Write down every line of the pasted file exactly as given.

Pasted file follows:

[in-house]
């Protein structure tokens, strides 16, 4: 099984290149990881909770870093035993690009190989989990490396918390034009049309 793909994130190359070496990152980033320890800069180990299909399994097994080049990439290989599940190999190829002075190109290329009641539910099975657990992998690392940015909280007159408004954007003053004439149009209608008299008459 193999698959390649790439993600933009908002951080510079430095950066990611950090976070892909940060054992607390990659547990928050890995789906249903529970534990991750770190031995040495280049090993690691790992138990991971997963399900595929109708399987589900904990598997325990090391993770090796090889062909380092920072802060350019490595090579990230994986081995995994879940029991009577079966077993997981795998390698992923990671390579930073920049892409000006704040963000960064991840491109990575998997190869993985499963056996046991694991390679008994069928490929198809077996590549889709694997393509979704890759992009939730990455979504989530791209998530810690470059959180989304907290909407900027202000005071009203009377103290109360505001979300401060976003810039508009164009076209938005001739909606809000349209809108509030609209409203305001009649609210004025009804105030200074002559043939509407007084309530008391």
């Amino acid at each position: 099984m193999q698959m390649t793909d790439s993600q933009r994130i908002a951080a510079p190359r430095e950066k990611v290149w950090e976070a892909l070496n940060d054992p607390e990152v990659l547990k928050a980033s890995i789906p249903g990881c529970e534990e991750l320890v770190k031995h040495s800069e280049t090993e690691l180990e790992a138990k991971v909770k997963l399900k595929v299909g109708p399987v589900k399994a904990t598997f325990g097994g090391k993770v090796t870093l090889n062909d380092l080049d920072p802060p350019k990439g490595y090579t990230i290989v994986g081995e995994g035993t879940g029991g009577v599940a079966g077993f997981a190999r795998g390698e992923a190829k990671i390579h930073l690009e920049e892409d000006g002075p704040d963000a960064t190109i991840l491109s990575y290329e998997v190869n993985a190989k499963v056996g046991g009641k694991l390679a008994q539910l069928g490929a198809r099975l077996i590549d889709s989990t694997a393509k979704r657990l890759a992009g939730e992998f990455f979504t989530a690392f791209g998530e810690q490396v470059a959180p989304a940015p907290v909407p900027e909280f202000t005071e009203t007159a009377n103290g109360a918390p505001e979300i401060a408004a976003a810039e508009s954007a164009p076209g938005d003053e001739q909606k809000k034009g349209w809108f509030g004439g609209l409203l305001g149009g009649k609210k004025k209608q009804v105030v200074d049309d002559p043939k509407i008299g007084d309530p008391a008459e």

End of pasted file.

[in-house]
């Protein structure tokens, strides 16, 4: 099984290149990881909770870093035993690009190989989990490396918390034009049309 793909994130190359070496990152980033320890800069180990299909399994097994080049990439290989599940190999190829002075190109290329009641539910099975657990992998690392940015909280007159408004954007003053004439149009209608008299008459 193999698959390649790439993600933009908002951080510079430095950066990611950090976070892909940060054992607390990659547990928050890995789906249903529970534990991750770190031995040495280049090993690691790992138990991971997963399900595929109708399987589900904990598997325990090391993770090796090889062909380092920072802060350019490595090579990230994986081995995994879940029991009577079966077993997981795998390698992923990671390579930073920049892409000006704040963000960064991840491109990575998997190869993985499963056996046991694991390679008994069928490929198809077996590549889709694997393509979704890759992009939730990455979504989530791209998530810690470059959180989304907290909407900027202000005071009203009377103290109360505001979300401060976003810039508009164009076209938005001739909606809000349209809108509030609209409203305001009649609210004025009804105030200074002559043939509407007084309530008391």
């Amino acid at each position: 099984m193999q698959m390649t793909d790439s993600q933009r994130i908002a951080a510079p190359r430095e950066k990611v290149w950090e976070a892909l070496n940060d054992p607390e990152v990659l547990k928050a980033s890995i789906p249903g990881c529970e534990e991750l320890v770190k031995h040495s800069e280049t090993e690691l180990e790992a138990k991971v909770k997963l399900k595929v299909g109708p399987v589900k399994a904990t598997f325990g097994g090391k993770v090796t870093l090889n062909d380092l080049d920072p802060p350019k990439g490595y090579t990230i290989v994986g081995e995994g035993t879940g029991g009577v599940a079966g077993f997981a190999r795998g390698e992923a190829k990671i390579h930073l690009e920049e892409d000006g002075p704040d963000a960064t190109i991840l491109s990575y290329e998997v190869n993985a190989k499963v056996g046991g009641k694991l390679a008994q539910l069928g490929a198809r099975l077996i590549d889709s989990t694997a393509k979704r657990l890759a992009g939730e992998f990455f979504t989530a690392f791209g998530e810690q490396v470059a959180p989304a940015p907290v909407p900027e909280f202000t005071e009203t007159a009377n103290g109360a918390p505001e979300i401060a408004a976003a810039e508009s954007a164009p076209g938005d003053e001739q909606k809000k034009g349209w809108f509030g004439g609209l409203l305001g149009g009649k609210k004025k209608q009804v105030v200074d049309d002559p043939k509407i008299g007084d309530p008391a008459e």